State v. Julius, ___ N.C. App. ___, 2022-NCCOA-135 (Mar. 1, 2022)

Officers responded to a single-car accident in May 2018. At the time of the crash, the defendant was the passenger, and her acquaintance, Kyle, was driving the vehicle with the defendant’s permission. Witnesses at the site told the officers the driver fled the scene and walked into nearby woods because he had outstanding warrants. The defendant told the officers that she knew the driver as “Kyle” but that she did not know his full or last name. One officer searched the SUV to look for Kyle’s driver’s license or ID. The officer found a bag in which he discovered a black box that contained two cell phones, a scale, and two large bags of a clear crystal-like substance, which was later determined to be of methamphetamine.

The officers arrested the defendant then searched the bag she had with her outside of the car. Inside of the defendant’s bag, the officers found a glass smoking pipe, five cell phones, a handgun, a notebook, $1,785 in cash, and a clear container holding several bags of a white crystal-like substance, one of which contained one tenth of an ounce of methamphetamine.

Defense counsel filed a pretrial motion to suppress the evidence found in both bags, alleging the search of the vehicle violated the defendant’s Fourth Amendment protection from unreasonable searches and seizures. During a hearing, the officer testified that he had searched the vehicle to locate the driver’s identification in order to investigate the motor vehicle collision and a potential hit-and-run. The trial court concluded the warrantless search was constitutional because the officer had probable cause to search the SUV and denied the defendant’s motion. The defendant pled guilty of possession of methamphetamine and was convicted of trafficking in methamphetamine by possession by a jury’s verdict. The defendant appealed.

(1) On appeal, the defendant argued that the trial court erred in denying her motion to suppress evidence found in a warrantless search of her parents’ vehicle without sufficient probable cause. The Court of Appeals concluded that the officers had reasonable suspicion to search the vehicle to verify the claims of another occupant and custodian of the vehicle to determine that alleged driver’s identity. The Court reasoned that Kyle’s identification may not have been inside the vehicle, but there was no other way for the officers to try to find information to identify the driver if the passenger and other witnesses did not know or would not provide his full name, and the identification of the purported driver may have reasonably been determined from looking inside the wrecked vehicle. The Court thus held that the trial court properly denied the defendant’s motion to suppress.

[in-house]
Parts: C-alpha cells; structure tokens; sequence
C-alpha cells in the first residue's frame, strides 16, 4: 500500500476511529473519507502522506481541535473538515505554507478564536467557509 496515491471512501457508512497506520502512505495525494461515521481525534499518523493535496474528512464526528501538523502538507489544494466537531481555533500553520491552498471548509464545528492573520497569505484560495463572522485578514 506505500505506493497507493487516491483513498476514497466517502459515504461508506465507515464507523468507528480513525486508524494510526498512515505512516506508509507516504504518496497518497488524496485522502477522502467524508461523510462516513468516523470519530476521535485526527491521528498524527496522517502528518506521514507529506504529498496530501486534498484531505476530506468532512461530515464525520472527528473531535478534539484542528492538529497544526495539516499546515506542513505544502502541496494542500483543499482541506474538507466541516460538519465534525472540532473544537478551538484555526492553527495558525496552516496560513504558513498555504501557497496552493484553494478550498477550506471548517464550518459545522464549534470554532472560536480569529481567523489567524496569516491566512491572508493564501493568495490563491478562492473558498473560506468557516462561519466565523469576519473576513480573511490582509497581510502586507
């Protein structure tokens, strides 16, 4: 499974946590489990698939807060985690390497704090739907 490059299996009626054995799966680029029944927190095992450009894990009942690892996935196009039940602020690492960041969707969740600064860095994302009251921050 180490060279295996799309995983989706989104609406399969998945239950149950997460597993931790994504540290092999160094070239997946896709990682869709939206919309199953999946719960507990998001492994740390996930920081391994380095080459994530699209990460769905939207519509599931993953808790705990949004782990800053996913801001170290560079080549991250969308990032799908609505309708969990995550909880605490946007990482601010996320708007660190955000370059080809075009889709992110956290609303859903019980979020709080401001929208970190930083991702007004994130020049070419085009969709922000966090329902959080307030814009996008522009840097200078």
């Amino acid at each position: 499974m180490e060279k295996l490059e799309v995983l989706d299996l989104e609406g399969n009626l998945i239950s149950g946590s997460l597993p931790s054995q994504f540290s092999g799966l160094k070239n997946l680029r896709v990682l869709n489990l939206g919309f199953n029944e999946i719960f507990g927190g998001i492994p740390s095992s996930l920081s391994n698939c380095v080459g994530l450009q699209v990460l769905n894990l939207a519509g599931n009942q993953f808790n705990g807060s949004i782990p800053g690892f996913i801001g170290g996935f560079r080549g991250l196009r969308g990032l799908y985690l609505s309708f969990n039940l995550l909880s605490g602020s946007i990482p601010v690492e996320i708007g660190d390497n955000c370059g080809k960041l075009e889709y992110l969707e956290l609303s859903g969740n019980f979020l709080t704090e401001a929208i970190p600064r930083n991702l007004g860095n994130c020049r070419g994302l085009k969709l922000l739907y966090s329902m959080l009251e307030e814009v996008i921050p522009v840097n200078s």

(2) The defendant also argued that the trial court plainly erred by failing to provide an additional instruction about her actual knowledge of the drugs found inside the vehicle. The Court determined that the trial court adequately advised the jury of the knowledge requirement by stating, “a person possesses methamphetamine if the person is aware of its presence . . . and intent to control the disposition or use of that substance.” Slip op. at ¶ 23. The Court thus concluded the jury was sufficiently instructed that the State had to prove beyond a reasonable doubt that the defendant knowingly possessed methamphetamine, and the defendant could not be convicted if she lacked knowledge of the methamphetamine found inside of her parent’s vehicle.

Judge Inman dissented in part to say that while there may have been probable cause to justify the issuance of a warrant by a magistrate, no exception to the warrant requirement authorized the warrantless search of the vehicle on the scene of the single-car accident in this case. Judge Inman concurred in part to say she would hold that the trial court erred in failing to further instruct the jury about the defendant’s knowledge as prescribed by our pattern jury instructions but did not conclude that the error had a probable impact on the jury’s verdict.